With so much emphasis on jobs and the economy – as well as Big Bird and binders of women – other important issues have been inevitably overshadowed in the U.S. presidential campaign. The I Files has put together a short playlist highlighting a few of the topics that seem to have gotten short shrift from the candidates thus far.

As several activists and pundits have noted, the environment, climate change and global warming have scarcely been mentioned on the campaign trail or in any of the recent debates. One area the candidates have engaged is energy policy and questions of harnessing natural resources. In the second debate, “coal” was mentioned 22 times, with both candidates accusing the other of being anti-coal while lauding the importance of utilizing “clean coal” technology. And earlier this week, Republican presidential candidate Mitt Romney unleashed a new attack ad in Pennsylvania decrying President Barack Obama’s opposition to the coal industry there.

For helpful context, this excerpt from CIR’s documentary “Dirty Business” investigates the economic and social impact of coal power and the reality behind new, so-called “clean coal” technology.

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Meanwhile, NPR’s “Poisoned Places” presents a portrait of the health effects of one Coke factory on the small town of Tonawanda, N.Y., and residents’ efforts to persuade complacent regulators to take action.

Another largely overshadowed issue in the campaign has involved questions around immigration policy. In the dramatic two-part series “Crossing the Line at the Border,” PBS’s “Need to Know” investigates allegations that U.S. border agents have been using excessive and illegal force to stem the tide of illegal immigration from Mexico. Drawing on eyewitness recordings, the documentary delves into the case of a man who died shortly after border guards beat him and used a stun gun on him. These recordings show the man offering little to no resistance and, at one point, begging officers for mercy. The PBS report also raises larger questions of law enforcement accountability. Because border agents are part of the Department of Homeland Security, they often are not subjected to the same public scrutiny as other public officials.

Serious discussions of gay rights issues have also been largely absent from the campaign to date. CIR’s “The Other Convention” documents the struggle of Methodist Church members to chart the future of their congregation and to determine their official policy toward the practice of homosexuality.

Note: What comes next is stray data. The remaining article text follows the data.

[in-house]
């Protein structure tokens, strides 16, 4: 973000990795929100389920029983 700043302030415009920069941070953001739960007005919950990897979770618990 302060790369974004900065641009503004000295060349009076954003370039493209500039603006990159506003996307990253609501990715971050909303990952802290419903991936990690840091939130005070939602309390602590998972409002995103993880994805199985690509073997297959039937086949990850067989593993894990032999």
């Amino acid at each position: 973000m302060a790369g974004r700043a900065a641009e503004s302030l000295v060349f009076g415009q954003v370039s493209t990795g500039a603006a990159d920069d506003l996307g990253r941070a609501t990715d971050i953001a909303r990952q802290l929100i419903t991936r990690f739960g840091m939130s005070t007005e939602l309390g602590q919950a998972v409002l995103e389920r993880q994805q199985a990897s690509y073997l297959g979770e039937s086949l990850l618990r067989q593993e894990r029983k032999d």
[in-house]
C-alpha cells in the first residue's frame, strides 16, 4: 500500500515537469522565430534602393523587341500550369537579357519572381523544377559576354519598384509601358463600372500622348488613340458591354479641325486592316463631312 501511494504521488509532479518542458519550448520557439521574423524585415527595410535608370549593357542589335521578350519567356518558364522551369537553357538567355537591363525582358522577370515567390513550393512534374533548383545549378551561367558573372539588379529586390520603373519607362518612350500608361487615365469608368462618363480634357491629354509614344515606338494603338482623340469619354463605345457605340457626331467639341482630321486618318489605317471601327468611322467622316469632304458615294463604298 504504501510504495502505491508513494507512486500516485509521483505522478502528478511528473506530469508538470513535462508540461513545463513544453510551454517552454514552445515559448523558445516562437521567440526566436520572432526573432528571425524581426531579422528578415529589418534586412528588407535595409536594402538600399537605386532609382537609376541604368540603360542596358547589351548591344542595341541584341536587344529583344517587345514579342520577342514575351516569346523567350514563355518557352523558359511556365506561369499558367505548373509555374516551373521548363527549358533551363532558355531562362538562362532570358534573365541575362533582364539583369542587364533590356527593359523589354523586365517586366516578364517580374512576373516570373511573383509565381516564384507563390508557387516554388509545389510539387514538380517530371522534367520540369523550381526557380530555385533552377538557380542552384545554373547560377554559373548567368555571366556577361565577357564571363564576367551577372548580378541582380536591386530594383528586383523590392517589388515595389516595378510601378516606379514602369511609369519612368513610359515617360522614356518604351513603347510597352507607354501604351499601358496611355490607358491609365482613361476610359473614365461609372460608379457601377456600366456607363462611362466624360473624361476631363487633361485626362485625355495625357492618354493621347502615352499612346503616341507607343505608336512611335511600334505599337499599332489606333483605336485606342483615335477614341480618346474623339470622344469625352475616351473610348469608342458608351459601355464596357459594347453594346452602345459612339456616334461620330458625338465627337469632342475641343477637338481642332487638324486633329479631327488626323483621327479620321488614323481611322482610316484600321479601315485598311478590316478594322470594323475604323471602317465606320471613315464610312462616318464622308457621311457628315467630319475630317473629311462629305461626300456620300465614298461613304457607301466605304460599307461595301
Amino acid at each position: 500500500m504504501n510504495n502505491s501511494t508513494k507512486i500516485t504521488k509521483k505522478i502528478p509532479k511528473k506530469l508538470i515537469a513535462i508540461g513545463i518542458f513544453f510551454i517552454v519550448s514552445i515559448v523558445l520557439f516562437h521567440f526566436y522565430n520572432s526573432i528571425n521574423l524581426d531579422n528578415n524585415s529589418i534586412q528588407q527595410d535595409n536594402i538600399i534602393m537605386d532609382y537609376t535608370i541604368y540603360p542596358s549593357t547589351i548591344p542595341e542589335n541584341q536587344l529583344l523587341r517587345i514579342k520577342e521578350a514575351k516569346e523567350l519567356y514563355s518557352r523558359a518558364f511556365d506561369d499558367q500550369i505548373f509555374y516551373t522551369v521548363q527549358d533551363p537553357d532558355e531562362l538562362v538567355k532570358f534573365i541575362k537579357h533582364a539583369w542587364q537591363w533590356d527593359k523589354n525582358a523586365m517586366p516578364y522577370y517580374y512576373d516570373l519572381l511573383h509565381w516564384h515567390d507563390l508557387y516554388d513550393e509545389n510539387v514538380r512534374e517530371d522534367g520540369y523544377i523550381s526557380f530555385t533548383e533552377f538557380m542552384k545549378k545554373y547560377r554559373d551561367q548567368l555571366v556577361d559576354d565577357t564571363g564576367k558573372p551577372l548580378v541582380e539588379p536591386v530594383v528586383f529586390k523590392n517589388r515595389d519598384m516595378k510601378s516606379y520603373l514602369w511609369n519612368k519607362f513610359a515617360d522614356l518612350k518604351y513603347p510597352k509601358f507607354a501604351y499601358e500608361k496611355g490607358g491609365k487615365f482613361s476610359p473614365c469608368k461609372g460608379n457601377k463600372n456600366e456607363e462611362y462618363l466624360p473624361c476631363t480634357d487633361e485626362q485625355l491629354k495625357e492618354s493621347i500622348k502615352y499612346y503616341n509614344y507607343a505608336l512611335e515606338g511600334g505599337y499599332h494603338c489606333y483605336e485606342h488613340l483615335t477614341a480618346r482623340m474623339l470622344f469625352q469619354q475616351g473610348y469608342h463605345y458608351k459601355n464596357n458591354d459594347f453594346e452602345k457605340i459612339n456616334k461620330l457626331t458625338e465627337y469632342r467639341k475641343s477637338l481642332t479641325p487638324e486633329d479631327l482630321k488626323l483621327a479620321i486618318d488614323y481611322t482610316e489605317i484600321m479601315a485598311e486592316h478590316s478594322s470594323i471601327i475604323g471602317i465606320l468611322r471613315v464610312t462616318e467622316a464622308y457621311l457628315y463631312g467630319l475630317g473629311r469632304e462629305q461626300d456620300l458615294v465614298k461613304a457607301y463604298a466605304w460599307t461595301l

The New York Times’ multimedia piece “Coming Out: Gaining Confidence from God” features a moving portrait of a Christian teenager working to reconcile her faith with her own homosexuality.

Closer to home, a joint investigation between CIR and Al-Jazeera delves into “America’s Prison Problem” and California’s new ballot measure to modify the strict three strikes law that mandates a life sentence for a wide range of sometimes minor crimes. On a larger level, the documentary examines why the U.S. imprisons more people than any other country in the world, often in conditions that human rights organizations like Amnesty International call cruel and inhumane punishment.

If you want to seriously immerse yourself in all things campaign-related, check out this curated I Files election playlist with a wide selection of stories from around the Web, including PBS Frontline’s “The Choice,” Al-Jazeera’s examination of  “Mitt Romney and the Mormon Factor” and The New York Times’ light-hearted profile of the “Bronx Obama.”

Behind the story of the Egyptian revolution

We’re also running a new installment of our “Behind the Story” series, featuring director Karim El Hakim discussing his new documentary, “½ Revolution” and previewing a short excerpt of the film.

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“½ Revolution” is a gritty, no-holds-barred, insider account of last year’s Egyptian uprising that ultimately lead to the ouster of longtime President Hosni Mubarak. As chaos broke out in Cairo, young filmmakers took to the streets armed only with small cameras to document the waves of protests that swept their neighborhood and ultimately their country. The resulting documentary also follows the filmmakers as they struggle to navigate the violence and new uncertainly facing their country.

Coming up on The I Files…

Next week, The I Files will feature a special Veterans Day-themed playlist with a wide range of stories highlighting veterans, their families and the challenges troops face when they return home. Contributors include The New York Times, The Wall Street Journal, CIR, PBS, NPR and the Marine Corps’ own video unit as well as several acclaimed independent filmmakers.

And please take a moment to subscribe to The I Files for news on the latest breaking investigations.

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Amanda Pike (she/her) is the director of the TV and documentary department and executive producer of films and series at Reveal. Under her leadership, The Center for Investigative Reporting garnered its first Academy Award nomination and four national Emmys, among other accolades. She was the executive producer of the inaugural year of the Glassbreaker Films initiative, supporting women in documentary filmmaking and investigative journalism. She has spent the past two decades reporting and producing documentaries for PBS, CBS, ABC, National Geographic, A&E, Lifetime and The Learning Channel, among others. Subjects have ranged from militia members in Utah to young entrepreneurs in Egypt and genocide perpetrators in Cambodia. Pike also has dabbled in fiction filmmaking, producing the short film “On the Assassination of the President,” which premiered at the Sundance Film Festival. She is a graduate of Princeton University and the Columbia Graduate School of Journalism. She is based in Reveal's Emeryville, California, office.